Robert Mugabe's government has accused the opposition of treason
As Zimbabwe celebrates the 28th anniversary of its independence from Britain, the main pro-government newspaper urges Zimbabweans to focus on national unity, while continuing to accuse the opposition MDC of being Western stooges.
Independent and opposition websites believe the celebrations are overshadowed by reports that President Mugabe's Zanu-PF is seeking to cling to power with a campaign of violence.
Papers in other African countries call for Zimbabwe's neighbours to intervene, or for Zanu-PF and the MDC to reach a negotiated settlement.
EDITORIAL IN ZIMBABWE'S PRO-GOVERNMENT HERALD
It is probably providential that we celebrate independence under the shadow of a bruising election, and a possible presidential run-off. We all know that the rain began beating us when we decided to acquire and redistribute our prime resource - the land. The independence we celebrate today would be meaningless if it is not tied to full sovereignty over all factors of production. This enjoins us all, whether we are ZANU-PF, MDC-T or MDC, let us differ only on the modalities of governing our nation, not who should govern it.
PETER MAVUNGA IN ZIMBABWE'S PRO-GOVERNMENT HERALD
Jesus detested liars, hypocrites, people who purported to be what they were not. I refer here to Morgan Tsvangirai and his MDC-T. They have become so used to lying that it is now part of their vocabulary. They have fomented trouble in the streets to take appropriate pictures to show to their masters abroad. If only the MDC-T took heed that telling the truth "will make you free".
OPPOSITION LEADER ARTHUR MUTAMBARA IN NEWZIMBABWE
This particular 28th commemoration is like none of the previous ones. We are in uniquely invidious circumstances... It is ironic that we should be celebrating the birth of our freedom in the prevailing climate. What a travesty of justice, principle and national interest!
EDITH KASEKE IN THE INDEPENDENT WEBSITE ZIMONLINE
Zimbabweans will commemorate Independence Day uncertain of their political future and gripped by fear that a three-week election stalemate could spiral into open violence, as President Robert Mugabe looks determined to hang on to power despite losing last month's vote.
EDITORIAL IN SOUTH AFRICA'S STAR
On this day in 1980, Zimbabweans freed themselves, and the country ceased to be a British colony. Today's commemoration comes at a time when Zimbabwe finds itself in a spot of bother. The best possible route for Zimbabwe is for both ZANU-PF and the MDC to put the interests of the country first, swallow their pride and opt for a negotiated settlement.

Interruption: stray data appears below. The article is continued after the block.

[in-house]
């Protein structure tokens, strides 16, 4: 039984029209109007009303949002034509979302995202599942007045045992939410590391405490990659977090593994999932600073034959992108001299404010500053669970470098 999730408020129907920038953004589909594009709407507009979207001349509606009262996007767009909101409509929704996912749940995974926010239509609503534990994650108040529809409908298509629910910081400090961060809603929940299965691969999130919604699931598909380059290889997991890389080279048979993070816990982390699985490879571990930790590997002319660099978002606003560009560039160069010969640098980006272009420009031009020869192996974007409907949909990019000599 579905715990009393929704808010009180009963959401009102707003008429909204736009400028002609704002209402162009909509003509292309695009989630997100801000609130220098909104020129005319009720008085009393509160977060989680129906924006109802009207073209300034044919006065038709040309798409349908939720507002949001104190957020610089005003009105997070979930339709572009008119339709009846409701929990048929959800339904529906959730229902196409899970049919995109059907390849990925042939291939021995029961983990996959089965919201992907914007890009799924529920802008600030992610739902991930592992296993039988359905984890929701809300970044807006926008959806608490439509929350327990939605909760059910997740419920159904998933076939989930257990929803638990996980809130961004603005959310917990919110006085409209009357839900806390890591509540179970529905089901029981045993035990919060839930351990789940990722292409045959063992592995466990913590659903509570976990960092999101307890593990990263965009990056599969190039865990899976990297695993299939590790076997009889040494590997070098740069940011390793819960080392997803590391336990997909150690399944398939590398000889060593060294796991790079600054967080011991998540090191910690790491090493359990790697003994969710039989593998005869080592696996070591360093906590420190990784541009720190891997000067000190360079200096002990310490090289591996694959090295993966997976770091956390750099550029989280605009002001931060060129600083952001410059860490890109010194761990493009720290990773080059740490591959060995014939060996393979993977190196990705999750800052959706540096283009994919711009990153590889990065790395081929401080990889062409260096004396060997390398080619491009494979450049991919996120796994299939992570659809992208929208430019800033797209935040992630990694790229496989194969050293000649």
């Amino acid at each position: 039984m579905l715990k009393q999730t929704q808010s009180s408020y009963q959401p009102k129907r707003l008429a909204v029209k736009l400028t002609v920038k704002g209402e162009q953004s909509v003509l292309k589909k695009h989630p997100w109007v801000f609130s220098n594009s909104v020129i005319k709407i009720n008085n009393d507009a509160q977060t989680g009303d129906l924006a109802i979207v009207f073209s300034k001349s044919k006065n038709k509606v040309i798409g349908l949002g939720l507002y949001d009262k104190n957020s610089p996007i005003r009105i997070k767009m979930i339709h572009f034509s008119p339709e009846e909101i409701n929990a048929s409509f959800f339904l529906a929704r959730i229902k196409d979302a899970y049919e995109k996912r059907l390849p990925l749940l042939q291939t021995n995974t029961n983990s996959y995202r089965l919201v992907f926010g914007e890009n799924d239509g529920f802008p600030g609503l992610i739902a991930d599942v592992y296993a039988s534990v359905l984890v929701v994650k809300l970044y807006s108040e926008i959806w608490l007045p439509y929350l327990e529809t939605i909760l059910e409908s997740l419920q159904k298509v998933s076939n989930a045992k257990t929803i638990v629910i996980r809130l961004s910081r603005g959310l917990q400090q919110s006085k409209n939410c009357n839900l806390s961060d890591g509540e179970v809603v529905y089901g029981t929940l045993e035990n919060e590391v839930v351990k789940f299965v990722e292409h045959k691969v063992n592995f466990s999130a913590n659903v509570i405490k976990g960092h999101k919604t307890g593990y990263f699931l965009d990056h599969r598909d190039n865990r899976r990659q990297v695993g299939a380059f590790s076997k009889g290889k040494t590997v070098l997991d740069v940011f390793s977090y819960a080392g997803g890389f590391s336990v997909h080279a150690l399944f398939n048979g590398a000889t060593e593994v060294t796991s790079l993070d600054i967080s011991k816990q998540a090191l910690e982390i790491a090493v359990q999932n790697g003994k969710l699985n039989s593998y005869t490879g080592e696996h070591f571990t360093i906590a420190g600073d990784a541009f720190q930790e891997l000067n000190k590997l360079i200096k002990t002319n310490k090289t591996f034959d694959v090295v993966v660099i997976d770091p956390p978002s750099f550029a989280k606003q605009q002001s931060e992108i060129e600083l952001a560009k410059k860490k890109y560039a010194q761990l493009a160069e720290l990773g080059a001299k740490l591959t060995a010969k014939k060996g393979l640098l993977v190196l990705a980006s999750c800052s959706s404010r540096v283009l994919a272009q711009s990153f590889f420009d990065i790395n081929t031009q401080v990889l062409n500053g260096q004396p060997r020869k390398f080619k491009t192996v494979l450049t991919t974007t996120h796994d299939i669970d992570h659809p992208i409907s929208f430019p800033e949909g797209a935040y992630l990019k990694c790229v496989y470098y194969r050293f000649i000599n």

BILL SAIDI IN SOUTH AFRICA'S SOWETAN
Mugabe has convinced colleagues they are still fighting the cold war and that imperialism is still the No 1 enemy. Nothing matters more than sacrificing even the lives of children and expectant mothers in this fight. If the present impasse on the election results is not ended equitably, Zimbabwe is in for prolonged strife. Eventually, politics could destroy the country, if it hasn't done so already.
LAURENCE CAROMBA IN SOUTH AFRICA'S PRETORIA NEWS
The situation in Zimbabwe is growing increasingly dire... would South Africa - in conjunction with fellow SADC members - have a legal right to intervene? I believe so. Resorting to military force is always costly and can result in dangerous, unpredictable outcomes. Nevertheless, the severity of the situation justifies it... South Africa has a clear national interest in seeing the crisis resolved as quickly as possible.
EDITORIAL IN KENYA'S THE NATION
Come tomorrow and Zimbabweans will have waited for three weeks without the results of the presidential election. Tension is building in the country, with the eerie prospect of the Robert Mugabe-led government unleashing armed forces and the dreaded war veterans on the hapless populace. The African Union, the United Nations and the entire international community cannot continue looking the other side when Zimbabwe is burning.
BBC Monitoring selects and translates news from radio, television, press, news agencies and the internet from 150 countries in more than 70 languages. It is based in Caversham, UK, and has several bureaux abroad.